Far West Detroit Stormwater Improvement Project
The Far West Detroit neighborhood (also considered Parkland) faces a number of challenges with its current aging infrastructure. Stormwater and sewer systems are unified into a single combined system, which is sized to handle a limited amount of volume. During heavy rain events the system’s capacity is exceeded causing the excess stormwater and untreated sewerage to overflow to the Rouge River. This overflow point is called a Combined Sewer Overflow, or CSO. When CSOs are utilized, untreated stormwater and sewage flow into the Rouge River and have a negative impact on the environment. The Detroit Water and Sewerage Department (DWSD) is working with the Michigan Department of Environment, Great Lakes, and Energy (EGLE) to eliminate CSOs in accordance to state law.
In response, DWSD will be making a significant investment in the Far West Detroit neighborhood to remove rain and snow melt from the combined system and reduce CSO discharge. This will entail a multi-year construction project, which will be implemented in phases for minimal disruption to the neighborhood.
This impactful project will modernize the neighborhood’s underground infrastructure system and will lessen the effects on the environment through a reduction in untreated CSO discharges.
Meet State permit requirements for reductions in stormwater runoff to sewers
Reduce sewage overflows to the Rouge River
Improve the water quality of the Rouge River
Surface Green Infrastructure Goals
The northern portion of the improvement project will utilize a large detention basin for managing wet weather. This improvement’s design will carefully consider its context, to ensure it enhances the aesthetic of Rouge Park.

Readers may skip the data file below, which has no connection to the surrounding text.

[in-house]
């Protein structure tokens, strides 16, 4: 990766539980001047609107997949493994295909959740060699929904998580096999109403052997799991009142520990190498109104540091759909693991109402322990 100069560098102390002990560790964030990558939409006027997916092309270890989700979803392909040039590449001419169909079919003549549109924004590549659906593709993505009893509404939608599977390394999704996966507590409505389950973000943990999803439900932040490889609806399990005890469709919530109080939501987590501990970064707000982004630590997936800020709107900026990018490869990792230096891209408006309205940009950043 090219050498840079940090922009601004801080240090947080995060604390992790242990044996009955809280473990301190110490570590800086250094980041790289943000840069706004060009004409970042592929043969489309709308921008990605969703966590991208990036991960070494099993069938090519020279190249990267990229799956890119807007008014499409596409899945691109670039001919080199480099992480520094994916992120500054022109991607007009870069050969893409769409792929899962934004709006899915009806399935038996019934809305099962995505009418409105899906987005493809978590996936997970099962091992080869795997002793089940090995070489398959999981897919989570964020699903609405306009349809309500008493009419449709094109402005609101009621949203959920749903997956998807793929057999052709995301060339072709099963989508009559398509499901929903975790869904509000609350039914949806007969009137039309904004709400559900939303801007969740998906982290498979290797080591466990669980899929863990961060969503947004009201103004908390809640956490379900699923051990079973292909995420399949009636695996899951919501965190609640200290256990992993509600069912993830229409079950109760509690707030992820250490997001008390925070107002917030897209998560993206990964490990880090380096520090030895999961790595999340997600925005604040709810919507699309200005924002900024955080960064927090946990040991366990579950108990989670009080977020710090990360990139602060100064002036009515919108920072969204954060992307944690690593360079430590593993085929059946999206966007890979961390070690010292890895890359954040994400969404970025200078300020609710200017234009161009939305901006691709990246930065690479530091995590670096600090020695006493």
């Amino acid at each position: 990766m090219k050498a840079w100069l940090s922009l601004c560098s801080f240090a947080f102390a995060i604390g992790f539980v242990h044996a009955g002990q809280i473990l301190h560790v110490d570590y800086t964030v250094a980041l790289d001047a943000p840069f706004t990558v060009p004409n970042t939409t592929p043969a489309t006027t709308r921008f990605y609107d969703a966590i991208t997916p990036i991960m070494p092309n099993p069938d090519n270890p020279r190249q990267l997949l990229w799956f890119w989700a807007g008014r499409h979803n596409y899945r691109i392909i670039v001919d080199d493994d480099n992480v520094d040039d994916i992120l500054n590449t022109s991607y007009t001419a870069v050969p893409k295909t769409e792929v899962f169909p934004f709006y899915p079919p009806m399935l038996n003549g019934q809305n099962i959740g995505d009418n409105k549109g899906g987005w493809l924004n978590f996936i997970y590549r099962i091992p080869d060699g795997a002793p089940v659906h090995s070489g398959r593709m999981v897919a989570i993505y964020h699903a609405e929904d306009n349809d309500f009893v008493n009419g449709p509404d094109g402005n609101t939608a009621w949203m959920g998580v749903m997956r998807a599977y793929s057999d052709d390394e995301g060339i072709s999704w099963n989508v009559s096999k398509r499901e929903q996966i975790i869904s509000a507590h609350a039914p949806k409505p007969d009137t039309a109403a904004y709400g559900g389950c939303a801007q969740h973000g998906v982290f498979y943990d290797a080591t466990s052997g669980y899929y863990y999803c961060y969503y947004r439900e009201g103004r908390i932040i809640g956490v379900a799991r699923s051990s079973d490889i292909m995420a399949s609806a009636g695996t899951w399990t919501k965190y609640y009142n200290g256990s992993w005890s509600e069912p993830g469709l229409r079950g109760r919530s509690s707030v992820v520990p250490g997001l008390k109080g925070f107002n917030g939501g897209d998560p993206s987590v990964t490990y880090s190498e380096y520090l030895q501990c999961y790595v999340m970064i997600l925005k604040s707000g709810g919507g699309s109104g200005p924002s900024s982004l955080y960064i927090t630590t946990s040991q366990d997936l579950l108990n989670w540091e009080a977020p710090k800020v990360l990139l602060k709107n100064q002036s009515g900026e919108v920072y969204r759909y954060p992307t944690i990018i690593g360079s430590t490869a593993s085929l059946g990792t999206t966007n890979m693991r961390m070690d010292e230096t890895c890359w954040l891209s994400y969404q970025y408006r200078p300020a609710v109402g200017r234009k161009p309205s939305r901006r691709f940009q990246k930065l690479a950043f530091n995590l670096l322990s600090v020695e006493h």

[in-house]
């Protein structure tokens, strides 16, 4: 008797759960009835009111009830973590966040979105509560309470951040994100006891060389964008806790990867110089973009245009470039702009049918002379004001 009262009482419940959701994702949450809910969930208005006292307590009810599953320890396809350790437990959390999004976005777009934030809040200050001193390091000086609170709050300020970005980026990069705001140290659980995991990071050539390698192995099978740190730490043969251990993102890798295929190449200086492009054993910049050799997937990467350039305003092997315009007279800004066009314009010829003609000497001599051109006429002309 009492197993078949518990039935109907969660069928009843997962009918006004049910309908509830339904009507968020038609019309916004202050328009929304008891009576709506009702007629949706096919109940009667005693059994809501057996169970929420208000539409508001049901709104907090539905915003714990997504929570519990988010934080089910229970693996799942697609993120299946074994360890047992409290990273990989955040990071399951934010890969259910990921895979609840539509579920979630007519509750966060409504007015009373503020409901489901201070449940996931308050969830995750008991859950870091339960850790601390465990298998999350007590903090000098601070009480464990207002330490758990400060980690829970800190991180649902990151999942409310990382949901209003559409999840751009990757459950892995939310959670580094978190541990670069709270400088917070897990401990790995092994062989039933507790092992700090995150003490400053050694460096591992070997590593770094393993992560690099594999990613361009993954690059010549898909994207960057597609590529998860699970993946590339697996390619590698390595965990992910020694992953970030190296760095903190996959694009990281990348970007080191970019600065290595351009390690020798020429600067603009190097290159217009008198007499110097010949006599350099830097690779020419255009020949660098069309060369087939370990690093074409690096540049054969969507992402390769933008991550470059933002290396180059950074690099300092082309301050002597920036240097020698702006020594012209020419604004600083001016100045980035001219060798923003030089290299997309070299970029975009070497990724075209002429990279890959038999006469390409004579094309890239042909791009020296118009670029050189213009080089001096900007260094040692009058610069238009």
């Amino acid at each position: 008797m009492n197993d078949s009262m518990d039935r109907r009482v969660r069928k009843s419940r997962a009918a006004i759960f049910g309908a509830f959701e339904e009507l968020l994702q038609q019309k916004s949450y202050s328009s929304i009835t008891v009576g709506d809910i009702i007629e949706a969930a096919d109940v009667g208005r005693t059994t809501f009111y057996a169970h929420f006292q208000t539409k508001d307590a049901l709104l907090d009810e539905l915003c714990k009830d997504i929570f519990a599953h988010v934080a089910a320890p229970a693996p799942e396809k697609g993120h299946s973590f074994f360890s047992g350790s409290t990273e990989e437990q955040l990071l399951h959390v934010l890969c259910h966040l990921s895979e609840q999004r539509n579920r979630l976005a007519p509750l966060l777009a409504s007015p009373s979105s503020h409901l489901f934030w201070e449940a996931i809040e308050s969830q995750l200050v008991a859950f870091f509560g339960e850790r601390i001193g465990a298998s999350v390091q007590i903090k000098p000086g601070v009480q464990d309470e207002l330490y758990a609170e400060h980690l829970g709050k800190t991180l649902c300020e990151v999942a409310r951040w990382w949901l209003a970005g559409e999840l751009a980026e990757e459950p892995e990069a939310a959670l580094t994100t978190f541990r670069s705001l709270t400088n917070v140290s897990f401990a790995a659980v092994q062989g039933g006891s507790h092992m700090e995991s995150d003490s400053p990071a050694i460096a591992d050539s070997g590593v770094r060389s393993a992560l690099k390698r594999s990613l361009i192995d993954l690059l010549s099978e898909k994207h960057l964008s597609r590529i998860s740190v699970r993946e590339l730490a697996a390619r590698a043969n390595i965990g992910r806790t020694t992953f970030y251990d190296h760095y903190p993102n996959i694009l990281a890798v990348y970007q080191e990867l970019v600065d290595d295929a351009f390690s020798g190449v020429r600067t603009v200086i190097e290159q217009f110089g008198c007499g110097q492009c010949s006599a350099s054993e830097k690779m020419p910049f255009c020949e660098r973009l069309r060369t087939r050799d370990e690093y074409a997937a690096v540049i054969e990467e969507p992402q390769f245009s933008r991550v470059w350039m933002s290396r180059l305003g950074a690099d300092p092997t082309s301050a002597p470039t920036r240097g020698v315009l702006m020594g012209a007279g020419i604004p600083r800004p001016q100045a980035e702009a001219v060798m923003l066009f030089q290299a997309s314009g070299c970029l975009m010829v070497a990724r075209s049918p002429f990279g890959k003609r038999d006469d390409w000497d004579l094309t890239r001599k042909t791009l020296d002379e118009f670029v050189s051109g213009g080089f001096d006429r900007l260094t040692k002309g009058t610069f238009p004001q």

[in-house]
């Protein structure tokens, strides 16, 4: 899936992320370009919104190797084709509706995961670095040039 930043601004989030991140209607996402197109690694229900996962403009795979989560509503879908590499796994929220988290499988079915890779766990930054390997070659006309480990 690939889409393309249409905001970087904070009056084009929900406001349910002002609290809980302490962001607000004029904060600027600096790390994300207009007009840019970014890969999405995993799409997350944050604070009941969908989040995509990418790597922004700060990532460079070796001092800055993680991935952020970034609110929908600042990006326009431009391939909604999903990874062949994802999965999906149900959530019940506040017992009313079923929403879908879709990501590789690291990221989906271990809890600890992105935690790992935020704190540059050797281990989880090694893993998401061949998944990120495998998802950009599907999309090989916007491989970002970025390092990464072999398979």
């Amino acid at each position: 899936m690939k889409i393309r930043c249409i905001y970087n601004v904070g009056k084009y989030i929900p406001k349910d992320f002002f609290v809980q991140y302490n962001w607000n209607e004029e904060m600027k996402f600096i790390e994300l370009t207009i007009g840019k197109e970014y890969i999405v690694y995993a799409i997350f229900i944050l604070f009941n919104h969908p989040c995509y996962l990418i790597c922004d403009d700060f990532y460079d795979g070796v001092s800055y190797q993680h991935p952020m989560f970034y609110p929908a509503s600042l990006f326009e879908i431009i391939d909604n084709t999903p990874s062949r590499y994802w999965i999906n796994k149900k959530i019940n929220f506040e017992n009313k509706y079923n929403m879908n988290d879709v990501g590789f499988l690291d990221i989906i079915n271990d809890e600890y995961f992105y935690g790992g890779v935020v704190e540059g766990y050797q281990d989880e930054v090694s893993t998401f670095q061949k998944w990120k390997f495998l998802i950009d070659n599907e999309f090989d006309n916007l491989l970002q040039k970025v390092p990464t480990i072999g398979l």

- Limit disturbance and respect the Butterfly Garden, Prairie Trail and other in-place Rouge Park elements
- Design with a naturalistic aesthetic to integrate into Rouge Park
- Utilize plantings native to Michigan
- Design practice to compliment the Parkland neighborhood and Rouge Park
- 2018-2019: Design and analysis
- 2020: Community engagement and input; final design
- Fall 2021: Contract awarded
- Spring 2022: Construction starts
Community Engagement & Meetings
The project is currently in the design and community input phase. A meeting with community leaders was held in October 2019 to introduce the project. The first community-wide introduction was during a neighborhood meeting in February 2020. A virtual meeting to present the project's design progress and get community input was held virtually in May 2020.. And, DWSD has hosted several smaller meetings with neighborhood leaders during Summer 2020.